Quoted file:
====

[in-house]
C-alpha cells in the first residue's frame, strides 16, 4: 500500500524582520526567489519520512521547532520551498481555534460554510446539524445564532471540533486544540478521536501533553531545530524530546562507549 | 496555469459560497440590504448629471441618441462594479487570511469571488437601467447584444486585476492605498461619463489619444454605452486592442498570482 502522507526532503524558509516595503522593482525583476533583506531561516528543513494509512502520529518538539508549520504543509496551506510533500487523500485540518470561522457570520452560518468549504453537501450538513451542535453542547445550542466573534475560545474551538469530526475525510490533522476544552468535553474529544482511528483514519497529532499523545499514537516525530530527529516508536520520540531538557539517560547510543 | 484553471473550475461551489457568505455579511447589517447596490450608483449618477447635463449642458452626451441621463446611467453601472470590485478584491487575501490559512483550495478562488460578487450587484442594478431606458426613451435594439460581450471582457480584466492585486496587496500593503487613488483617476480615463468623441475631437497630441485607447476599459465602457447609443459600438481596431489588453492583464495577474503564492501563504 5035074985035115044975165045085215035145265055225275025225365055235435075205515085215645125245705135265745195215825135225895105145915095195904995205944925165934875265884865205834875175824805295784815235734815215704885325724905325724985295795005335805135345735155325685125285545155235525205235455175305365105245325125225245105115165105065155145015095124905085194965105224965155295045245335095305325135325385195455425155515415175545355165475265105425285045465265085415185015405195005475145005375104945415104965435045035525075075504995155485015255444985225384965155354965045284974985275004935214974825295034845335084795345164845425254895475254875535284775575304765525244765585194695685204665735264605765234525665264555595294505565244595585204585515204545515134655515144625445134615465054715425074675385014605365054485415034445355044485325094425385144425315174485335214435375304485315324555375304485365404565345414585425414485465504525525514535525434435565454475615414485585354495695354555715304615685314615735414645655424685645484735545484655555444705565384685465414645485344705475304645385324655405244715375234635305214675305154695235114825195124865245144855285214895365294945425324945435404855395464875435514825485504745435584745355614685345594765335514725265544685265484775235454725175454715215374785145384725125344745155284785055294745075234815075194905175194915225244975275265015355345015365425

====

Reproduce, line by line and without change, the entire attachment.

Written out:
[in-house]
C-alpha cells in the first residue's frame, strides 16, 4: 500500500524582520526567489519520512521547532520551498481555534460554510446539524445564532471540533486544540478521536501533553531545530524530546562507549 | 496555469459560497440590504448629471441618441462594479487570511469571488437601467447584444486585476492605498461619463489619444454605452486592442498570482 502522507526532503524558509516595503522593482525583476533583506531561516528543513494509512502520529518538539508549520504543509496551506510533500487523500485540518470561522457570520452560518468549504453537501450538513451542535453542547445550542466573534475560545474551538469530526475525510490533522476544552468535553474529544482511528483514519497529532499523545499514537516525530530527529516508536520520540531538557539517560547510543 | 484553471473550475461551489457568505455579511447589517447596490450608483449618477447635463449642458452626451441621463446611467453601472470590485478584491487575501490559512483550495478562488460578487450587484442594478431606458426613451435594439460581450471582457480584466492585486496587496500593503487613488483617476480615463468623441475631437497630441485607447476599459465602457447609443459600438481596431489588453492583464495577474503564492501563504 5035074985035115044975165045085215035145265055225275025225365055235435075205515085215645125245705135265745195215825135225895105145915095195904995205944925165934875265884865205834875175824805295784815235734815215704885325724905325724985295795005335805135345735155325685125285545155235525205235455175305365105245325125225245105115165105065155145015095124905085194965105224965155295045245335095305325135325385195455425155515415175545355165475265105425285045465265085415185015405195005475145005375104945415104965435045035525075075504995155485015255444985225384965155354965045284974985275004935214974825295034845335084795345164845425254895475254875535284775575304765525244765585194695685204665735264605765234525665264555595294505565244595585204585515204545515134655515144625445134615465054715425074675385014605365054485415034445355044485325094425385144425315174485335214435375304485315324555375304485365404565345414585425414485465504525525514535525434435565454475615414485585354495695354555715304615685314615735414645655424685645484735545484655555444705565384685465414645485344705475304645385324655405244715375234635305214675305154695235114825195124865245144855285214895365294945425324945435404855395464875435514825485504745435584745355614685345594765335514725265544685265484775235454725175454715215374785145384725125344745155284785055294745075234815075194905175194915225244975275265015355345015365425